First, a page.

Bye, bye conference center; hello jobs and Ann Arbor Summer Festival
Musings on the news of the past week:
REQUIEM FOR A CONFERENCE CENTER -- Some observers might have been surprised by how quickly Ann Arbor City Council moved last week to reject a proposed hotel and conference center project for downtown, but we wouldn’t call the action premature. More like preordained. As little support as there was among council members for the project, there was no reason to drag out the process, or enter into lengthy and complex discussions with the developer. This project had no prospect of eventual approval, and council was right to step in and cut the process short. Like many in the community, we had deep misgivings about the viability of the 150-room hotel and 26,000-square-foot conference center that New York-based Valiant Partners wanted to erect on top of the underground parking structure currently being built downtown. It was a tough sell to the community, and a tough sell to City Council -- too tough, in fact, to warrant further discussion. By a vote of 8-2, council members not only rejected a proposed letter of intent with Valiant, but ended the entire process of seeking any above-ground development of what is known as the Library Lot. That outcome leaves the city open to second-guessing about the decision to build the $50 million underground ramp in the first place, but that second-guessing has been going on anyway. Given that the feasibility of the proposed hotel and conference center in this difficult economy was never adequately demonstrated, we can’t fault the city for declining to gamble on this particular project. Instead, it will now wait for a better economy and a potentially more viable project at some undetermined time in the future. That sounds like the better bet to us.
OUT OF THE ABYSS -- A forecast is an educated guess, but if economists at the University of Michigan continue to sound more upbeat about job growth in the state, that’s an encouraging prospect -- particularly when coupled with other mildly reassuring indicators. In a revised forecast issued last week, the economists now are projecting that the Michigan economy will add 126,100 jobs this year and next. That’s almost 39,000 more jobs than they predicted when they first issued their forecast last fall. There are other signs as well that the state is slowly climbing out of the economic abyss. In February, the number of unemployed workers in Michigan fell below a half million for the first time since November 2008. And the state unemployment rate was 10.4 percent that month, compared to 13.5 percent a year ago in February. Every indication is that Michigan continues to face a long, slow recovery. But recovery has to begin somewhere, and any evidence that it’s underway and likely to continue is welcome indeed.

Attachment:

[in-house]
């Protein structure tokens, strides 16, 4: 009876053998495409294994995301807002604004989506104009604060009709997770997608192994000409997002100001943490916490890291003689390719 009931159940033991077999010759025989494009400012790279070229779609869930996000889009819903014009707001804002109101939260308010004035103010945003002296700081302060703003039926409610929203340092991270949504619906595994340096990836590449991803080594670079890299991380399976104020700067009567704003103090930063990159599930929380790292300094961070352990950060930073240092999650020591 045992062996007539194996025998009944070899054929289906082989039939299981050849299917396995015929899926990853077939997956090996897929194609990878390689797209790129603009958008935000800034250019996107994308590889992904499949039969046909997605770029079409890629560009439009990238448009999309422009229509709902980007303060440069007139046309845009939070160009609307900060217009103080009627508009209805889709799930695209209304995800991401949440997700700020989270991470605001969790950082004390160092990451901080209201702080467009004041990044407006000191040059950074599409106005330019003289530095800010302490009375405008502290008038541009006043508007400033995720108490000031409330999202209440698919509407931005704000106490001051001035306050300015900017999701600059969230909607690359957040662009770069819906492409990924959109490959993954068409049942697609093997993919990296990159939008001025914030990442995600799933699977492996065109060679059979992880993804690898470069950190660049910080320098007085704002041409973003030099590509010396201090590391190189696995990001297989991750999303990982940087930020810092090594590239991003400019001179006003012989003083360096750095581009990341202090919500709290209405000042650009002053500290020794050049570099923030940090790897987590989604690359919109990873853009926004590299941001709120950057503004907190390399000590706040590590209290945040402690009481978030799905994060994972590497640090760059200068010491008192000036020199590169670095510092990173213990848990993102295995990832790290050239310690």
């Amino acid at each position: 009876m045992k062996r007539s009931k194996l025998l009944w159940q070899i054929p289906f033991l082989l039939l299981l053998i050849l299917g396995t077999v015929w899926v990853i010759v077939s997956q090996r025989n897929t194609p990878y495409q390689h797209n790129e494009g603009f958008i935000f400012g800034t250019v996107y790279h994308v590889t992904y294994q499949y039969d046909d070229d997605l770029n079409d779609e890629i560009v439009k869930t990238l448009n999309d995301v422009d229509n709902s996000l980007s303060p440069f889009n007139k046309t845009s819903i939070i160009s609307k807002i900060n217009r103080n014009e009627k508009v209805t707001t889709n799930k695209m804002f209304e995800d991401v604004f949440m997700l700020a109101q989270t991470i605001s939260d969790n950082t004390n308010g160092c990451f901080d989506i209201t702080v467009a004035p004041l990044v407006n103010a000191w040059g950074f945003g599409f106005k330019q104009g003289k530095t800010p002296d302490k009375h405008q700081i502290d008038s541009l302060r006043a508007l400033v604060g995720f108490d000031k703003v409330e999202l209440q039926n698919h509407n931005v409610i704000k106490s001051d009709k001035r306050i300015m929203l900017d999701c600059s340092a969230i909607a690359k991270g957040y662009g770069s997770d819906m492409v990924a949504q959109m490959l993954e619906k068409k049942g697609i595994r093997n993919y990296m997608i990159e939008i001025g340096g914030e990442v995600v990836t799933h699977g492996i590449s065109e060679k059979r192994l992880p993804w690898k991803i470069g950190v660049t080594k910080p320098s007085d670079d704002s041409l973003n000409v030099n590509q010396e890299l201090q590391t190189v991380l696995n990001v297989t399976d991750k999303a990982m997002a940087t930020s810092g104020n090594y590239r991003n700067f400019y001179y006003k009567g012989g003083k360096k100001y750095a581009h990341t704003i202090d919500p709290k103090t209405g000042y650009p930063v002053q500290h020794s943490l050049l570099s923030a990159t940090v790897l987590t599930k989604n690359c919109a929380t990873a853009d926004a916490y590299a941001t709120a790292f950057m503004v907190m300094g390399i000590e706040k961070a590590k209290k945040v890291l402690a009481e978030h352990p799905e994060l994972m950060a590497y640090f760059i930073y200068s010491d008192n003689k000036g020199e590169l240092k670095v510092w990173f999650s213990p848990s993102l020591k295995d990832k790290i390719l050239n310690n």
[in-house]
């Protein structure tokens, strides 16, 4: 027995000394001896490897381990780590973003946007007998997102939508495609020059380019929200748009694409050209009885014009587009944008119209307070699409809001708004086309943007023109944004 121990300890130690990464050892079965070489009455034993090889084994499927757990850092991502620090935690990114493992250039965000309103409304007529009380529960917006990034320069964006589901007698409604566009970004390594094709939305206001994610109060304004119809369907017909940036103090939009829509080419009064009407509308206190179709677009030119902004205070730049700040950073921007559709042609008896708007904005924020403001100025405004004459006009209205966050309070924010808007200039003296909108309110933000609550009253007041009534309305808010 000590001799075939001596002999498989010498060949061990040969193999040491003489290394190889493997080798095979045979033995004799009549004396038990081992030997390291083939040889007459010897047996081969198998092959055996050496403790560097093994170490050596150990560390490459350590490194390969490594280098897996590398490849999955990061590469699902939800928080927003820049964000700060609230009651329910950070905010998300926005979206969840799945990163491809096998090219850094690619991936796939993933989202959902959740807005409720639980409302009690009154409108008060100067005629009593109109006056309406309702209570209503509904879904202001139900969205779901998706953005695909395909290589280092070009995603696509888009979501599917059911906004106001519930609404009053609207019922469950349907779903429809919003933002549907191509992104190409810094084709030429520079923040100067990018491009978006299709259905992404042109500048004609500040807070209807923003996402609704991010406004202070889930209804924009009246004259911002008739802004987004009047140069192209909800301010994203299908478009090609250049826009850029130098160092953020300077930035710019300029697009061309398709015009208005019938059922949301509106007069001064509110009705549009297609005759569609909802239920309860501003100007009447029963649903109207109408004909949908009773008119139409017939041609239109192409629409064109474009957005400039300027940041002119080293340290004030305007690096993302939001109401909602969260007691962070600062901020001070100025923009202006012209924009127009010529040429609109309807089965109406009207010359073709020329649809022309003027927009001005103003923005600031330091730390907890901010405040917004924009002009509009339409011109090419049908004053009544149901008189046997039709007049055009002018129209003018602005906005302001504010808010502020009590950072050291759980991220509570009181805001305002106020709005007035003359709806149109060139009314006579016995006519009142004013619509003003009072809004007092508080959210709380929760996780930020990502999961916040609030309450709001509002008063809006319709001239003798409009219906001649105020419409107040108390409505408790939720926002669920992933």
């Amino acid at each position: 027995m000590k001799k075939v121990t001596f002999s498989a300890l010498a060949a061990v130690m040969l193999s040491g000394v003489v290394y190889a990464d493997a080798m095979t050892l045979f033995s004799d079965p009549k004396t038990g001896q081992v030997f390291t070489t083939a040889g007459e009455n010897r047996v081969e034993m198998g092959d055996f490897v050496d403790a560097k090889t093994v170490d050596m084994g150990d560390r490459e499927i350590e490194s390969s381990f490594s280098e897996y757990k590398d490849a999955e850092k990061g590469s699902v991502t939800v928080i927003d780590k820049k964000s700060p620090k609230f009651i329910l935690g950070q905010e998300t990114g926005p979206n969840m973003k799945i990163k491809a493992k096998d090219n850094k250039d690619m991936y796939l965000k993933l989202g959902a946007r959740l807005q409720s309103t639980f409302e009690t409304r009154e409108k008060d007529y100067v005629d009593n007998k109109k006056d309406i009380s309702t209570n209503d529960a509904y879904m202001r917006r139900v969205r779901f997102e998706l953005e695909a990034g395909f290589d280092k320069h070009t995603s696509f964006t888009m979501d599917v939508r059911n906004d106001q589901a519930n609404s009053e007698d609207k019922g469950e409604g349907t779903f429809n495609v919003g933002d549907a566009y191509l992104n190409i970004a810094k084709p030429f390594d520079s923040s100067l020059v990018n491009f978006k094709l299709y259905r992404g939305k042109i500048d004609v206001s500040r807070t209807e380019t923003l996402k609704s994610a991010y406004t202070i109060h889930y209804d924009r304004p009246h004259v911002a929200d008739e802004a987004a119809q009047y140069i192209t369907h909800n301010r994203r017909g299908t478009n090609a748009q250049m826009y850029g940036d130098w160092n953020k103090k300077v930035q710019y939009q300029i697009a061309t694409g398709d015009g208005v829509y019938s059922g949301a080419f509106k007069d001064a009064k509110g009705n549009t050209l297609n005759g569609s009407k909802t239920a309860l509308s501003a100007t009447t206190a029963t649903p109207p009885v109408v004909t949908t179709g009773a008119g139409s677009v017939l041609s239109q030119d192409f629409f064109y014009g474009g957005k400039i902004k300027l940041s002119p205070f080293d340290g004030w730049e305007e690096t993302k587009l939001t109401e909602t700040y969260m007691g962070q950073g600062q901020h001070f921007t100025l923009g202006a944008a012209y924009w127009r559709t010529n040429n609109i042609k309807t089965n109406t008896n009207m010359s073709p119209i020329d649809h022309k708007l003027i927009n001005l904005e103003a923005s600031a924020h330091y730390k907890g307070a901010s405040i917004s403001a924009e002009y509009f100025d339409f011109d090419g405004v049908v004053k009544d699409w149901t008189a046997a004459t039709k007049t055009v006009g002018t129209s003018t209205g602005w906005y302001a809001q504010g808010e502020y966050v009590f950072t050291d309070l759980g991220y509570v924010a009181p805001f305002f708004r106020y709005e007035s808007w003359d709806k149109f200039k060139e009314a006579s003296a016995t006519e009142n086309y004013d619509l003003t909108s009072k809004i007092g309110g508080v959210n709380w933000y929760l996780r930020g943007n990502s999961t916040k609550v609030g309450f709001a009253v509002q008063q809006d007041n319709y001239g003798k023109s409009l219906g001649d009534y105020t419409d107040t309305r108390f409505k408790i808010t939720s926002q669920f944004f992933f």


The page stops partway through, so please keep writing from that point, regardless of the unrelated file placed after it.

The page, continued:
A SURE SIGN OF SUMMER -- Have you had spring on your mind recently? Go ahead and think summer, too. Especially now that the Ann Arbor Summer Festival has publicly announced its lineup of main-stage performances. Among the headliners are k.d. lang, Steve Martin playing bluegrass, Pink Martini and a traditional favorite of local audiences, the Capitol Steps. This year’s festival runs from June 17 through July 10, and as in past years, includes ticketed performances at the Power Center and other venues, along with the free outdoor music and movies that make up the Top of the Park portion of the event. At any time and particularly in these challenging times for the arts and non-profits, Ann Arbor should not take the Summer Festival for granted. It remains one of the most ambitious performing arts festivals that you’ll find anywhere in America. The Ann Arbor Summer Festival has faced significant challenges in recent years, and has navigated them remarkably well, maintaining the original concept that has proven so popular, while subtly making changes to keep its budget sound and its audience engaged in new ways. Ultimately, its existence depends on the continued support of the community. We encourage you to mark your calendar for this summer’s event and keep it strong by attending performances and giving financially to the festival, whether by purchasing tickets or making small donations.